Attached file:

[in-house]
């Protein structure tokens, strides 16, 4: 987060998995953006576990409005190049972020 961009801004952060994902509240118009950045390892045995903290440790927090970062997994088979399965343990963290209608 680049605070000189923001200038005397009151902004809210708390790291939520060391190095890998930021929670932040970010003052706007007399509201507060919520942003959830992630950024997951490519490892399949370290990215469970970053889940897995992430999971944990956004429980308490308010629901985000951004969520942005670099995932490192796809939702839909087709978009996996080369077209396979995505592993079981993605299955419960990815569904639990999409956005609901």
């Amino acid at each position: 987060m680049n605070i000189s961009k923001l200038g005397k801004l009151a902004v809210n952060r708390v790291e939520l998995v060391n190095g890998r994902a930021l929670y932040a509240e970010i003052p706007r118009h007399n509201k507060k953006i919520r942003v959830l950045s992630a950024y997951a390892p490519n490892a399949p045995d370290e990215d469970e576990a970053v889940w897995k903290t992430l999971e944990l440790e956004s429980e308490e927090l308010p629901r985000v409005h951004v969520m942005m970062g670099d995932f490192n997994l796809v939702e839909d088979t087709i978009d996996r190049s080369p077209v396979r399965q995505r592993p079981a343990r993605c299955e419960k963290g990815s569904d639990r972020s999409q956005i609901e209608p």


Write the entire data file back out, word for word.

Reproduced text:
[in-house]
């Protein structure tokens, strides 16, 4: 987060998995953006576990409005190049972020 961009801004952060994902509240118009950045390892045995903290440790927090970062997994088979399965343990963290209608 680049605070000189923001200038005397009151902004809210708390790291939520060391190095890998930021929670932040970010003052706007007399509201507060919520942003959830992630950024997951490519490892399949370290990215469970970053889940897995992430999971944990956004429980308490308010629901985000951004969520942005670099995932490192796809939702839909087709978009996996080369077209396979995505592993079981993605299955419960990815569904639990999409956005609901």
């Amino acid at each position: 987060m680049n605070i000189s961009k923001l200038g005397k801004l009151a902004v809210n952060r708390v790291e939520l998995v060391n190095g890998r994902a930021l929670y932040a509240e970010i003052p706007r118009h007399n509201k507060k953006i919520r942003v959830l950045s992630a950024y997951a390892p490519n490892a399949p045995d370290e990215d469970e576990a970053v889940w897995k903290t992430l999971e944990l440790e956004s429980e308490e927090l308010p629901r985000v409005h951004v969520m942005m970062g670099d995932f490192n997994l796809v939702e839909d088979t087709i978009d996996r190049s080369p077209v396979r399965q995505r592993p079981a343990r993605c299955e419960k963290g990815s569904d639990r972020s999409q956005i609901e209608p």